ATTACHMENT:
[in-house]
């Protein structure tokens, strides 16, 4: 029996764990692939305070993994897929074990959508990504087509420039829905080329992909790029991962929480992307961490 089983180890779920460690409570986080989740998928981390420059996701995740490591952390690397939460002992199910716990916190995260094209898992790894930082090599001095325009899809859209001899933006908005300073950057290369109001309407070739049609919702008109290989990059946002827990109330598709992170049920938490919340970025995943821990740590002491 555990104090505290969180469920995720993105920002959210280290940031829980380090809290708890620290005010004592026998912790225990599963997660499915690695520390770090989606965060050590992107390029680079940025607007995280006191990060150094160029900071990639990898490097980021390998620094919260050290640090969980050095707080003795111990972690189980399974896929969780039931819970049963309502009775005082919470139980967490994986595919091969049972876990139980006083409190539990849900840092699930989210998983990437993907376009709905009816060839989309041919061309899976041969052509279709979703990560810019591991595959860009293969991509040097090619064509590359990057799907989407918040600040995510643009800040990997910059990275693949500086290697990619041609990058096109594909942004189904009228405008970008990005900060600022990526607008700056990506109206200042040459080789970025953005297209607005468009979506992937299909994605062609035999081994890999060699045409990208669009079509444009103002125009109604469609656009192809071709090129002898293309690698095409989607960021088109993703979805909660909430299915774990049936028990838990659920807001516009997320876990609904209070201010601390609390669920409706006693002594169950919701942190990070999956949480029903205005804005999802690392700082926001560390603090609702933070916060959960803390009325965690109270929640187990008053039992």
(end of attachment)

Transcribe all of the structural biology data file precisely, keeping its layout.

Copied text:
[in-house]
């Protein structure tokens, strides 16, 4: 029996764990692939305070993994897929074990959508990504087509420039829905080329992909790029991962929480992307961490 089983180890779920460690409570986080989740998928981390420059996701995740490591952390690397939460002992199910716990916190995260094209898992790894930082090599001095325009899809859209001899933006908005300073950057290369109001309407070739049609919702008109290989990059946002827990109330598709992170049920938490919340970025995943821990740590002491 555990104090505290969180469920995720993105920002959210280290940031829980380090809290708890620290005010004592026998912790225990599963997660499915690695520390770090989606965060050590992107390029680079940025607007995280006191990060150094160029900071990639990898490097980021390998620094919260050290640090969980050095707080003795111990972690189980399974896929969780039931819970049963309502009775005082919470139980967490994986595919091969049972876990139980006083409190539990849900840092699930989210998983990437993907376009709905009816060839989309041919061309899976041969052509279709979703990560810019591991595959860009293969991509040097090619064509590359990057799907989407918040600040995510643009800040990997910059990275693949500086290697990619041609990058096109594909942004189904009228405008970008990005900060600022990526607008700056990506109206200042040459080789970025953005297209607005468009979506992937299909994605062609035999081994890999060699045409990208669009079509444009103002125009109604469609656009192809071709090129002898293309690698095409989607960021088109993703979805909660909430299915774990049936028990838990659920807001516009997320876990609904209070201010601390609390669920409706006693002594169950919701942190990070999956949480029903205005804005999802690392700082926001560390603090609702933070916060959960803390009325965690109270929640187990008053039992």